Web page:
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The sound of Scotland. Bagpipes are a traditional instrument that provides captivating melodies over a powerful drone.
The sound of Scotland. Bagpipes are a traditional instrument that provides captivating melodies over a powerful drone.A popular feature in Scottish and Irish folk music, bagpipes are known for anthems like Scotland the Brave and their important roles at formal occasions like parades and weddings.
Bagpipes could have dated back to Roman or pre-Roman eras as the Oxford History of Music suggests that a sculpture of bagpipes was found on a Middle East sculpture from 1000 BC.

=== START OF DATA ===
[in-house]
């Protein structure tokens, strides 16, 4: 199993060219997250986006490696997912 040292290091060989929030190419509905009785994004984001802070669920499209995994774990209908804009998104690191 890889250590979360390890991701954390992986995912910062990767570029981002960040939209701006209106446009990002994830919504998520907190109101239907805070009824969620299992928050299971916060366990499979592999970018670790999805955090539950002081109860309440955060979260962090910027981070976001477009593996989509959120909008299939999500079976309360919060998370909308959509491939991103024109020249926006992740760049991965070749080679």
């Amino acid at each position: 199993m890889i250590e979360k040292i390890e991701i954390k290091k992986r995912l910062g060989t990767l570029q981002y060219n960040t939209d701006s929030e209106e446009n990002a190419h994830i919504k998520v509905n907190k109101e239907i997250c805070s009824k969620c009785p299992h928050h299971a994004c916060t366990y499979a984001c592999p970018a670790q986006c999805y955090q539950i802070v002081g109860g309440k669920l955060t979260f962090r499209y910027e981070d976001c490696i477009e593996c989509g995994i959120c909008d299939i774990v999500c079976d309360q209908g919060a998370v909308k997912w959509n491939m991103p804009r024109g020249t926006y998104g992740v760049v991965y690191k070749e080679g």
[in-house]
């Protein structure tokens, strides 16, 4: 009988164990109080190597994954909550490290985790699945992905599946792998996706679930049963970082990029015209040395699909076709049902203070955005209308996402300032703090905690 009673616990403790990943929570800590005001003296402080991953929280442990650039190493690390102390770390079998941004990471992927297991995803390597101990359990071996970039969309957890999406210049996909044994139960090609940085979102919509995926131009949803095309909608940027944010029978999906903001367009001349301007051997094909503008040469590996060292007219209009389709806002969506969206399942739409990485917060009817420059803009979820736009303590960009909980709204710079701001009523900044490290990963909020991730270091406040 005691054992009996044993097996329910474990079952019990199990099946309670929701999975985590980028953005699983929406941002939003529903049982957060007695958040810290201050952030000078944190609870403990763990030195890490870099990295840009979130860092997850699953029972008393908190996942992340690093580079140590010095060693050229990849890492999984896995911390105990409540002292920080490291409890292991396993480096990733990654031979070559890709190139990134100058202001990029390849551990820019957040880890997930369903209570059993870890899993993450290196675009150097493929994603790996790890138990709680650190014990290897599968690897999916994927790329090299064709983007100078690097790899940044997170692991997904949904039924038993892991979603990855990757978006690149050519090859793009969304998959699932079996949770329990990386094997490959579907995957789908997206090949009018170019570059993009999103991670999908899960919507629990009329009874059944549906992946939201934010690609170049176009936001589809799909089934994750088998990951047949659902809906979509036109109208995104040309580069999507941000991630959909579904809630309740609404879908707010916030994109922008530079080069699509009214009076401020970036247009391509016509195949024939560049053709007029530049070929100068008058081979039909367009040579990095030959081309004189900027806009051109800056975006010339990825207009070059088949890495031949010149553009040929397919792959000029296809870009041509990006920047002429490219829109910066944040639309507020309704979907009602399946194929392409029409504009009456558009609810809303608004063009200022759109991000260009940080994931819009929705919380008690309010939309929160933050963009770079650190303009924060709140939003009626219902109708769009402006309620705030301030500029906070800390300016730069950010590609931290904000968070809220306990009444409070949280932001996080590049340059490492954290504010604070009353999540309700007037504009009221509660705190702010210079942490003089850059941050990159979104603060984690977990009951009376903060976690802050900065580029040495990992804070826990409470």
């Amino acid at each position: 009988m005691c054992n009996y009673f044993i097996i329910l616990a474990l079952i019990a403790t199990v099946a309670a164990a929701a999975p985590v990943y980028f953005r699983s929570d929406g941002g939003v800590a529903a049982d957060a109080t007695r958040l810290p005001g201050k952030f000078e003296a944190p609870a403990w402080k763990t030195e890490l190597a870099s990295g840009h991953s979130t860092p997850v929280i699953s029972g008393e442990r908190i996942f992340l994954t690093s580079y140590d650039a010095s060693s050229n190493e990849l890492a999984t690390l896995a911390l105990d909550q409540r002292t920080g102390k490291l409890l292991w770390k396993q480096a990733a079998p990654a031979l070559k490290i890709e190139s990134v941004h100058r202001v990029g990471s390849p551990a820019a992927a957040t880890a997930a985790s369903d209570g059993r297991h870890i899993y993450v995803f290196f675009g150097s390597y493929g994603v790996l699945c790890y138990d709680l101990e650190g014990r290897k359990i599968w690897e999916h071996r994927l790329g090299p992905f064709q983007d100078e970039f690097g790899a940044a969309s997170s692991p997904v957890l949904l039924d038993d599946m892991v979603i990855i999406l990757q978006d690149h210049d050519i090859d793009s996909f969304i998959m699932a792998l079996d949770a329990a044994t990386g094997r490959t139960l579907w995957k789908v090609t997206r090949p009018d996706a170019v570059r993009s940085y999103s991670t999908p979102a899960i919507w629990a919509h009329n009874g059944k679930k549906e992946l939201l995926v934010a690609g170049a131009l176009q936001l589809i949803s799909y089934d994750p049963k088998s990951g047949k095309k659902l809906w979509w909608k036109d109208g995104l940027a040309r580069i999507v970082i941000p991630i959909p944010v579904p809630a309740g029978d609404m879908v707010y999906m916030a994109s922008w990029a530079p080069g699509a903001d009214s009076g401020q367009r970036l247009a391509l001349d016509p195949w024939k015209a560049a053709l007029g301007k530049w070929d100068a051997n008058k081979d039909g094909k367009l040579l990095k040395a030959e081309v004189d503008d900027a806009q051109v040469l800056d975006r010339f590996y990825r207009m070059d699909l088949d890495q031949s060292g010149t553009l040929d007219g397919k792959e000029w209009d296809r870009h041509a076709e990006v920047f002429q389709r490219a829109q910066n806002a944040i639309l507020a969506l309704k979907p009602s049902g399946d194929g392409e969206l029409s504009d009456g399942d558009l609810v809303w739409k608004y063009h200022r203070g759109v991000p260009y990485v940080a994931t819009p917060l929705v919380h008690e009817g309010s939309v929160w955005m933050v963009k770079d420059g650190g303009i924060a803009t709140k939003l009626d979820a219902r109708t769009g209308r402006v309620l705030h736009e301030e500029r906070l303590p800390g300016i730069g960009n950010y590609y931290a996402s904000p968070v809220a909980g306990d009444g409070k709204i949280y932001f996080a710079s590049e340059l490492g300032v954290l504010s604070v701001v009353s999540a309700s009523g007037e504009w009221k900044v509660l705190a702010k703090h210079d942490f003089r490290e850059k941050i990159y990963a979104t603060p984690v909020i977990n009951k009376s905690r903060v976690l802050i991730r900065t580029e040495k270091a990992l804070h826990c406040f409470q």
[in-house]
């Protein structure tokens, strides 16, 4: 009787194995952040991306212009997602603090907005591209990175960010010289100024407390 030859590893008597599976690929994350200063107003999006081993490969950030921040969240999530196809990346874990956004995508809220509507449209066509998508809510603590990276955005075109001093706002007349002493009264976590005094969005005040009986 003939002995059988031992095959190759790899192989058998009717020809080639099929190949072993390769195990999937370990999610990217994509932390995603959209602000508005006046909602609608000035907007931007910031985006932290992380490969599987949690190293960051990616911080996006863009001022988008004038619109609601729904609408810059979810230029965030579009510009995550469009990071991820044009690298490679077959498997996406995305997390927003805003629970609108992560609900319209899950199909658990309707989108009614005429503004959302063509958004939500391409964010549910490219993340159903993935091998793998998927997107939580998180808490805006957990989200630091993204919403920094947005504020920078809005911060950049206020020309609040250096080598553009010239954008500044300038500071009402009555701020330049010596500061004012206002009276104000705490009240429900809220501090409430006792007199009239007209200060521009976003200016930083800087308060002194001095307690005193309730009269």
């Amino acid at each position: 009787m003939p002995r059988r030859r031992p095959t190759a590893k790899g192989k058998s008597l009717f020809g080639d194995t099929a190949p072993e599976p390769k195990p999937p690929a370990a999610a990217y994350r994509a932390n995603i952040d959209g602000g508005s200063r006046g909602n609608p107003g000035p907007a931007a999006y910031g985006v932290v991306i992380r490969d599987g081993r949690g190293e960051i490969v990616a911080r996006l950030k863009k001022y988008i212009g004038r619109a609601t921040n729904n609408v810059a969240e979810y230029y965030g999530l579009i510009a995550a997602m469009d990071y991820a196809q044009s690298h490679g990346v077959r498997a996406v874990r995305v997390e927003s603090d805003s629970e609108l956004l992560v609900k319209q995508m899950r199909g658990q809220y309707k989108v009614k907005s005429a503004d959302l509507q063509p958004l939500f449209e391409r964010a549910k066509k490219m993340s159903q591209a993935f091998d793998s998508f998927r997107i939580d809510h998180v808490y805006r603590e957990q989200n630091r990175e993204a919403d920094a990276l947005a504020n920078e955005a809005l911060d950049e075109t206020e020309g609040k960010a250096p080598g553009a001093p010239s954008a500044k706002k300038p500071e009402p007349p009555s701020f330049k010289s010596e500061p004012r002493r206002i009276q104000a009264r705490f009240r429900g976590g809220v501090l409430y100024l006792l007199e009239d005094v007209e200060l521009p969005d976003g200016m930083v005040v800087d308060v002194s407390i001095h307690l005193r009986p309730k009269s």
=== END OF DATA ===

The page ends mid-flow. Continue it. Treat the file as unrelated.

Parts of a Bagpipe
The bag is an airtight reservoir that holds air and regulates its flow enabling the player to maintain continuous sound. The player blows air into it through a blowpipe or pumps air into it with bellows. Materials used for bags vary from animal skin and synthetic materials.
The Chanter is the melody pipe and is played with two hands. The open nature of the pipe means it is hard for a player to stop the instrument from sounding so most bagpipe music follows a constant, legato sound which results in the lilting almost haunting sound associated with these instruments.
The Chanter Reed is installed at the top of the chanter and is what the player uses to produce the sound.
The Bagpipe Drones are the pipes which produce a constant harmonising note throughout play. The drone is generally designed in two or more parts with a sliding joint so that pitch can be adjusted.
Bagpipe Practice Chanters are used for beginners to learn to play and is also used by more experiences players to practice and perfect their skills.